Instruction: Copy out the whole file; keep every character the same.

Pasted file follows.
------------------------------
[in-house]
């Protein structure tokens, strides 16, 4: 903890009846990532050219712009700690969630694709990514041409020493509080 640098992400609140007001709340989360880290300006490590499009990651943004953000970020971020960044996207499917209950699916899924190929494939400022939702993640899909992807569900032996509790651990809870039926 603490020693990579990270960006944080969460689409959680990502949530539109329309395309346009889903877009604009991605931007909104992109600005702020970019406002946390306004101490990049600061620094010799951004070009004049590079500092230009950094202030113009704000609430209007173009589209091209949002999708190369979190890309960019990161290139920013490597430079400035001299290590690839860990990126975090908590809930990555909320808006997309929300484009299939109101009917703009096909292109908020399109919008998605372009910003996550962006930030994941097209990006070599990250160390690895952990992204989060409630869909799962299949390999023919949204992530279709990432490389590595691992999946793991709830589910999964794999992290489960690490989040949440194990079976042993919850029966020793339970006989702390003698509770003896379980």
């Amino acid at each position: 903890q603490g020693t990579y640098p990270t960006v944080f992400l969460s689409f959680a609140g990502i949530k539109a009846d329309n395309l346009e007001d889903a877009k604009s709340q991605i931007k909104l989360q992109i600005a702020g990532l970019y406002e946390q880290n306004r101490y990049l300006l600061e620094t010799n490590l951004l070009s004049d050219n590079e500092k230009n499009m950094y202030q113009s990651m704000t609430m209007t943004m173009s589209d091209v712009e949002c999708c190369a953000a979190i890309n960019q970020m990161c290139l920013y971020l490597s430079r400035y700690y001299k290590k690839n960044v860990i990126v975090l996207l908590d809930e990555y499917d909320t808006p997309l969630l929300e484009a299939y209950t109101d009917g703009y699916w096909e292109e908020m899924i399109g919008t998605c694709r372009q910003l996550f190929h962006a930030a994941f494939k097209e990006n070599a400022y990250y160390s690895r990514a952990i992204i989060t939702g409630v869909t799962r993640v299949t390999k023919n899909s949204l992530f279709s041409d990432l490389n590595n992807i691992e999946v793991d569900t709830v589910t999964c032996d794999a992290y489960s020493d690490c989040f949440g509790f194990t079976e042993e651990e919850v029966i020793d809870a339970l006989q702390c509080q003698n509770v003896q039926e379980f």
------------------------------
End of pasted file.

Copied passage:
[in-house]
């Protein structure tokens, strides 16, 4: 903890009846990532050219712009700690969630694709990514041409020493509080 640098992400609140007001709340989360880290300006490590499009990651943004953000970020971020960044996207499917209950699916899924190929494939400022939702993640899909992807569900032996509790651990809870039926 603490020693990579990270960006944080969460689409959680990502949530539109329309395309346009889903877009604009991605931007909104992109600005702020970019406002946390306004101490990049600061620094010799951004070009004049590079500092230009950094202030113009704000609430209007173009589209091209949002999708190369979190890309960019990161290139920013490597430079400035001299290590690839860990990126975090908590809930990555909320808006997309929300484009299939109101009917703009096909292109908020399109919008998605372009910003996550962006930030994941097209990006070599990250160390690895952990992204989060409630869909799962299949390999023919949204992530279709990432490389590595691992999946793991709830589910999964794999992290489960690490989040949440194990079976042993919850029966020793339970006989702390003698509770003896379980």
């Amino acid at each position: 903890q603490g020693t990579y640098p990270t960006v944080f992400l969460s689409f959680a609140g990502i949530k539109a009846d329309n395309l346009e007001d889903a877009k604009s709340q991605i931007k909104l989360q992109i600005a702020g990532l970019y406002e946390q880290n306004r101490y990049l300006l600061e620094t010799n490590l951004l070009s004049d050219n590079e500092k230009n499009m950094y202030q113009s990651m704000t609430m209007t943004m173009s589209d091209v712009e949002c999708c190369a953000a979190i890309n960019q970020m990161c290139l920013y971020l490597s430079r400035y700690y001299k290590k690839n960044v860990i990126v975090l996207l908590d809930e990555y499917d909320t808006p997309l969630l929300e484009a299939y209950t109101d009917g703009y699916w096909e292109e908020m899924i399109g919008t998605c694709r372009q910003l996550f190929h962006a930030a994941f494939k097209e990006n070599a400022y990250y160390s690895r990514a952990i992204i989060t939702g409630v869909t799962r993640v299949t390999k023919n899909s949204l992530f279709s041409d990432l490389n590595n992807i691992e999946v793991d569900t709830v589910t999964c032996d794999a992290y489960s020493d690490c989040f949440g509790f194990t079976e042993e651990e919850v029966i020793d809870a339970l006989q702390c509080q003698n509770v003896q039926e379980f």